Time-accurate Turbulence Modeling of Swirling Flow for Hydropower Application
Licentiatavhandling, 2014

Hydraulic turbomachines have played a prominent role in the procurement of renewable energy for more than a century. Embedded in the context of general technological progress, their design for efficiency and reliability has reached an outstanding level of quality. At the design point, water turbines generally operate with little swirl entering the draft tube and no flow separations, but at off-design, at both high- and low-load, the flow leaving the turbine has a large swirling component. The present work describes the turbulence modeling of a wide range of physical mechanisms that produce pressure pulsations in swirling flows. The available knowledge about these pulsations are still far from complete. If the swirl exceeds a certain level, the flow patterns associated with the swirl dominated vortex motions vacillate. A key feature of strongly swirling flows is vortex breakdown. The vortex breakdown is an abrupt change in the core of a slender vortex and typically develops downstream into a recirculatory “bubble” or a helical pattern. The swirl motion and the helical pattern has for long been of interest to scientists and engineers who have constantly strived in reproducing the naturally occurring phenomena and take advantage of their performance enhancing effects thermal and mass transport applications. The swirl effects are usually seen as either the desired result of design or unavoidable, possibly unforeseen, side effects which comprise a forced vortex core centered around its axis of rotation. The core is due to viscous forces, increases in size with successive increases in viscosity and varies over widely dissimilar length and time scales depending on the physical context. The pulsations and their impact on the efficiency and hydraulic structures of water turbines depend on the flow rate, the velocity distribution after the runner, the shape of the draft tube, and the dynamic response of the whole hydraulic structure. The high level of unsteadiness in the flow field necessitates the utilization of advanced turbulence treatment to predict the small-scale structures. Time-accurate Reynolds-averaged Navier-Stokes (URANS) models are primarily useful for capturing large-scale flow structures, while the details of the small-scale turbulence eddies are filtered out in the averaging process. In many cases also the large-scale structures are damped by the URANS modeling, which is formulated to model all the turbulence. The quality of the results is thus very dependent on the underlying turbulence model. Better approaches should be used to handle the anisotropic and highly dynamic character of turbulent swirling flows. An extended series of turbulence models are scrutinized in this work while the main focus is on hybrid URANS-LES and LES methods. Detached-eddy simulation (DES) is a promising hybrid URANS-LES strategy capable of simulating internal flows dominated by large-scale detached eddies at practical Reynolds numbers. The method aims at entrusting the boundary layers with URANS while the detached eddies in separated regions or outside the boundary layers are resolved using LES. DES predictions of massively separated flows, for which the technique was originally designed, are typically superior to those achieved using URANS models, especially in terms of the three-dimensional and time-dependent features of the flow. Scale-adaptive simulation (SAS) is another hybrid URANS-LES method which is based on detecting the unsteadiness according to the velocity gradients in the flow field. The present work gives a thorough comparison between the different levels of unsteady turbulence modeling, applied to swirling flow and the rotor-stator interaction.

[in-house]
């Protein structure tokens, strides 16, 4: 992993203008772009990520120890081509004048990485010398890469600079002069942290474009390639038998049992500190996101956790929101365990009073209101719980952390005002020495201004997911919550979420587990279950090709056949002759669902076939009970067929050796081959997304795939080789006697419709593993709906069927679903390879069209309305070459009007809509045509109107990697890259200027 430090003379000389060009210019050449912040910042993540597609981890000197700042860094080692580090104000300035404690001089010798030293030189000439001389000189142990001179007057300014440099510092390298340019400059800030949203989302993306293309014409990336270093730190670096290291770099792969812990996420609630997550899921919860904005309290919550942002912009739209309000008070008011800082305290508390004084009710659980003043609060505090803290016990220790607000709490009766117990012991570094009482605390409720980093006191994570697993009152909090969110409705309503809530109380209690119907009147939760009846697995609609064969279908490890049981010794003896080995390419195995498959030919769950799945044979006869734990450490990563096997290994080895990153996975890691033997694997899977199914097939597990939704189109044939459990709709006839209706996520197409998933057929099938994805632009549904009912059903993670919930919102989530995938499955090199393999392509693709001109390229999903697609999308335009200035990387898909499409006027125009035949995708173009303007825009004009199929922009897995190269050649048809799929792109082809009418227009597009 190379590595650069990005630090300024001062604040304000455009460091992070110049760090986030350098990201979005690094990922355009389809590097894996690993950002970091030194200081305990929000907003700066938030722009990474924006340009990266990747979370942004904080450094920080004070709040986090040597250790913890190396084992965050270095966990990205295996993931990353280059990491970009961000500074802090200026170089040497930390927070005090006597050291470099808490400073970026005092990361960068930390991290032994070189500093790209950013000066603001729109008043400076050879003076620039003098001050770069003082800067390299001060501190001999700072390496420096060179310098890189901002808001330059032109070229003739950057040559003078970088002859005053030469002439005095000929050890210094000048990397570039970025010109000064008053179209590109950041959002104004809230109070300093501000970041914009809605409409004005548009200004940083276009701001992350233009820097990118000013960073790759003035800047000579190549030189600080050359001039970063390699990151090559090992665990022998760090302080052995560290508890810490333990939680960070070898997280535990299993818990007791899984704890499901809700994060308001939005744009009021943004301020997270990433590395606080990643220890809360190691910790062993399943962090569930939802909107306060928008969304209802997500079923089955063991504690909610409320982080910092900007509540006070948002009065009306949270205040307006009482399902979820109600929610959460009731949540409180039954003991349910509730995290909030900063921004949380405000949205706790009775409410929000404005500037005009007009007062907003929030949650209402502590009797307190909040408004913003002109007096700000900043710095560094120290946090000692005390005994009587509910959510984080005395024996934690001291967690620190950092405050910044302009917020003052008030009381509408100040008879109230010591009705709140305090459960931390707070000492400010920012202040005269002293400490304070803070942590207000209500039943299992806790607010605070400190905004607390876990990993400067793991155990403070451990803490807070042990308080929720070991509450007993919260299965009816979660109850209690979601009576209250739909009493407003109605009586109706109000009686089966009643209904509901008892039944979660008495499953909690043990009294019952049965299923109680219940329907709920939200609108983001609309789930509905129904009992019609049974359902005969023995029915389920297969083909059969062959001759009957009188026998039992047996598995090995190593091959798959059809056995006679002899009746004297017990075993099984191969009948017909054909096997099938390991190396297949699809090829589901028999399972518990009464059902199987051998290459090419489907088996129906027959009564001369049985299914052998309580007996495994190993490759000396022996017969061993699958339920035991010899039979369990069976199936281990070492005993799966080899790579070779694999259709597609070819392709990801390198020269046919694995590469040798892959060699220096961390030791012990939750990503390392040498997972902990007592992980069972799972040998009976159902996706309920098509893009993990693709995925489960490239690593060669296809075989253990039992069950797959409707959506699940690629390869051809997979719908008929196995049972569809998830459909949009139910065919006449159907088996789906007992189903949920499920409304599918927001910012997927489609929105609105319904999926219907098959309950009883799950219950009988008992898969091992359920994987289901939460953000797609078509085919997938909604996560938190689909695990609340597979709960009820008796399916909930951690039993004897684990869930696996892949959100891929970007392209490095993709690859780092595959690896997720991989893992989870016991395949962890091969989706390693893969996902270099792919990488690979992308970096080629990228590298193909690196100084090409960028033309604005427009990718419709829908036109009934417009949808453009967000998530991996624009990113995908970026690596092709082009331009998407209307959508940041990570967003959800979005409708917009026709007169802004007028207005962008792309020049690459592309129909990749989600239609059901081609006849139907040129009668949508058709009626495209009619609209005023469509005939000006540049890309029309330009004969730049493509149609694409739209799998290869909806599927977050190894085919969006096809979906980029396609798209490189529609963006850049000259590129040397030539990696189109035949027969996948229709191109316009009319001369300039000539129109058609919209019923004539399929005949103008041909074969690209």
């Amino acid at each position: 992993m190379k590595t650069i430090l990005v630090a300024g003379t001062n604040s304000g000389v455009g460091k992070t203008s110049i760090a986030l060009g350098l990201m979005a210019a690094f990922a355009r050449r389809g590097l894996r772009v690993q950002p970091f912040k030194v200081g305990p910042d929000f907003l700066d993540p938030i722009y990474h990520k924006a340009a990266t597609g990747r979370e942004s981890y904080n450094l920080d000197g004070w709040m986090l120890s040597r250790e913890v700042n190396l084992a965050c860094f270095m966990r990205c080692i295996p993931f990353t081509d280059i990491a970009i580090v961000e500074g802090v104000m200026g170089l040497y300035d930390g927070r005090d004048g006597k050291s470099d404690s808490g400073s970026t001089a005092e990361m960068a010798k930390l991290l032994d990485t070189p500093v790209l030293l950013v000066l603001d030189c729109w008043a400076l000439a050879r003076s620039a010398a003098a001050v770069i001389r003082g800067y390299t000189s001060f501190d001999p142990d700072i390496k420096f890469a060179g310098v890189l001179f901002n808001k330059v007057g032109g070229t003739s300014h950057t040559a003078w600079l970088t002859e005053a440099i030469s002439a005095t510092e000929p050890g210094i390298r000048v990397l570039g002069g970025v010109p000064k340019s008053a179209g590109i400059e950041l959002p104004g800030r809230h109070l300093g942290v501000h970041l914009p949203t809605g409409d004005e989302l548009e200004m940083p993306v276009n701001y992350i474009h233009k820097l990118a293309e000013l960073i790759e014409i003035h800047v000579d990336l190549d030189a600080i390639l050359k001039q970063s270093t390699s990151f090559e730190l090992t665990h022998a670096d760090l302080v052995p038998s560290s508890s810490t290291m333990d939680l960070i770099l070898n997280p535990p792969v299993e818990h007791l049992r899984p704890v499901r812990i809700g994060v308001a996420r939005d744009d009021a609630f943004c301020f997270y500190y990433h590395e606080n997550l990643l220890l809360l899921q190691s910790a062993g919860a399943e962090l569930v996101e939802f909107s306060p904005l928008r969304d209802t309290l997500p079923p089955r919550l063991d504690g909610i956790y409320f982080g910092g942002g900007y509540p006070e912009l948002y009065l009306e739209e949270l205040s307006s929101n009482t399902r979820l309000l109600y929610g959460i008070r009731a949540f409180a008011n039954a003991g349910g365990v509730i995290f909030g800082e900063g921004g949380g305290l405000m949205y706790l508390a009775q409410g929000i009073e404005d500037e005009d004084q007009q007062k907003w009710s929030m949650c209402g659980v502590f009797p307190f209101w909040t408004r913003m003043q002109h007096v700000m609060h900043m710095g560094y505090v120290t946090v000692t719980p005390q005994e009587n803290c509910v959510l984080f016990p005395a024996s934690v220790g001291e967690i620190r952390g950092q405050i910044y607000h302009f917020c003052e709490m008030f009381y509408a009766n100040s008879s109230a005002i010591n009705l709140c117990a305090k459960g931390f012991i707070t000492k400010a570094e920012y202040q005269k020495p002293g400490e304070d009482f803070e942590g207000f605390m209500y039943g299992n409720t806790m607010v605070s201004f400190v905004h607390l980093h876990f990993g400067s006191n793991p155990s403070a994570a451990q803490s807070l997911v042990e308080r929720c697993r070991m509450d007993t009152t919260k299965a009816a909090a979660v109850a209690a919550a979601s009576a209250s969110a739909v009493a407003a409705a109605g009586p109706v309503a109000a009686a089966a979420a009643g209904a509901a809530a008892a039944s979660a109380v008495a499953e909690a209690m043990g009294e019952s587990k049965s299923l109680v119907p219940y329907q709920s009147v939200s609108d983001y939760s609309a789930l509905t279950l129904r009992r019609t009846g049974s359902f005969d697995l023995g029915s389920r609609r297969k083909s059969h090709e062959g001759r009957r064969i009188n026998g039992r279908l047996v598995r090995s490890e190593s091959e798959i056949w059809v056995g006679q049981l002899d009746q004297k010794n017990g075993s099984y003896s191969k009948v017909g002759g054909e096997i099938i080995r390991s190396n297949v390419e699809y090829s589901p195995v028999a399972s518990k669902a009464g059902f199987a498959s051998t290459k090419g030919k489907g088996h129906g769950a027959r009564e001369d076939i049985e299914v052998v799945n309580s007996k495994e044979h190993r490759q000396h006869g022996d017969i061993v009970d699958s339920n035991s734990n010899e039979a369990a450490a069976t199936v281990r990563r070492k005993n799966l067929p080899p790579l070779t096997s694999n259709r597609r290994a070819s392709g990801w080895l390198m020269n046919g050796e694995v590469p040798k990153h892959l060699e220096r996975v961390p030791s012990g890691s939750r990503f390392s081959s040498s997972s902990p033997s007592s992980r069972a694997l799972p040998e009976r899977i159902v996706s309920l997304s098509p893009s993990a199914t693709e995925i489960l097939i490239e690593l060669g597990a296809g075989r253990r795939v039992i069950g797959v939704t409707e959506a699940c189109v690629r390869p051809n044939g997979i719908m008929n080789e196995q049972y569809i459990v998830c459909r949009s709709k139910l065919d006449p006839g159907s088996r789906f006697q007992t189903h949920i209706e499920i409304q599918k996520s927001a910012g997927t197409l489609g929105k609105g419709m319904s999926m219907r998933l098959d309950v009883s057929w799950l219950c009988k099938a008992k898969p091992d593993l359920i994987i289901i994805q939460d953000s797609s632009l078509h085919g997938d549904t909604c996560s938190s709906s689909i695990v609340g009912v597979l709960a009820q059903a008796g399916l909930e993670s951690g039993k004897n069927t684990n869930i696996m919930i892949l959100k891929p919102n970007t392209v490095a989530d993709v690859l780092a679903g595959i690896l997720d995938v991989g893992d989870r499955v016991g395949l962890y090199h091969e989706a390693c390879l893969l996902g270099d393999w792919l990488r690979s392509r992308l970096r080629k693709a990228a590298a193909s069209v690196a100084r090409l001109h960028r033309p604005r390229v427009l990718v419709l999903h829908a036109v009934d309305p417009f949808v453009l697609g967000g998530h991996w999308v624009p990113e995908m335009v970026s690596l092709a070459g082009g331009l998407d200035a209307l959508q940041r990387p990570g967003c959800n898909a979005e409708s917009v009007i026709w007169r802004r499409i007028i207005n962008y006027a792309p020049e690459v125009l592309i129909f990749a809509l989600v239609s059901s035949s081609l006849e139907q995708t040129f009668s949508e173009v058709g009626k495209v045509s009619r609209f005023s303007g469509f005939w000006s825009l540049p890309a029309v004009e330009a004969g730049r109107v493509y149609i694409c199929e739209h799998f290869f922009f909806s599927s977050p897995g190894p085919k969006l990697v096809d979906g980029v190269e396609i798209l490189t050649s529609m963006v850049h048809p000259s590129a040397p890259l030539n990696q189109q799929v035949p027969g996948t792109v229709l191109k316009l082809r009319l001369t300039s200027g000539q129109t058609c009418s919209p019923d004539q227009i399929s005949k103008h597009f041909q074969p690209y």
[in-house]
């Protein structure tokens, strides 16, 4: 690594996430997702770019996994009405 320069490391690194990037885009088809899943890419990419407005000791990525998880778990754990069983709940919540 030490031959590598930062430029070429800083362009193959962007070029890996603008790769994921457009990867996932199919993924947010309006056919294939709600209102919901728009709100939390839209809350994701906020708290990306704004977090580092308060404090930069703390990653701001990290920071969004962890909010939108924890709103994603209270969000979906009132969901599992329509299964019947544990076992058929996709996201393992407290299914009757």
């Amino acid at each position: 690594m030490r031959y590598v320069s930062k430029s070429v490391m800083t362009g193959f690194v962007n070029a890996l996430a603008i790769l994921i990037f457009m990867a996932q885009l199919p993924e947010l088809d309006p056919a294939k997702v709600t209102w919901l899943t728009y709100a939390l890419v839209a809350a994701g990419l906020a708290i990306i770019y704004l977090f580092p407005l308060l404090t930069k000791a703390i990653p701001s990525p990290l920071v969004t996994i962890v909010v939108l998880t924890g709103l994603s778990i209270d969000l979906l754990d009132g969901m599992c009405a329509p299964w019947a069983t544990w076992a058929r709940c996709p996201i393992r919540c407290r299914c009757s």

Swirling Flow


Vortex Breakdown

Turbulence Modeling



Department of Applied Mechanics, room MA
Opponent: Tobias Huuva


Ardalan Javadi

Chalmers, Tillämpad mekanik




C3SE (Chalmers Centre for Computational Science and Engineering)


Strömningsmekanik och akustik

Department of Applied Mechanics, room MA

Opponent: Tobias Huuva

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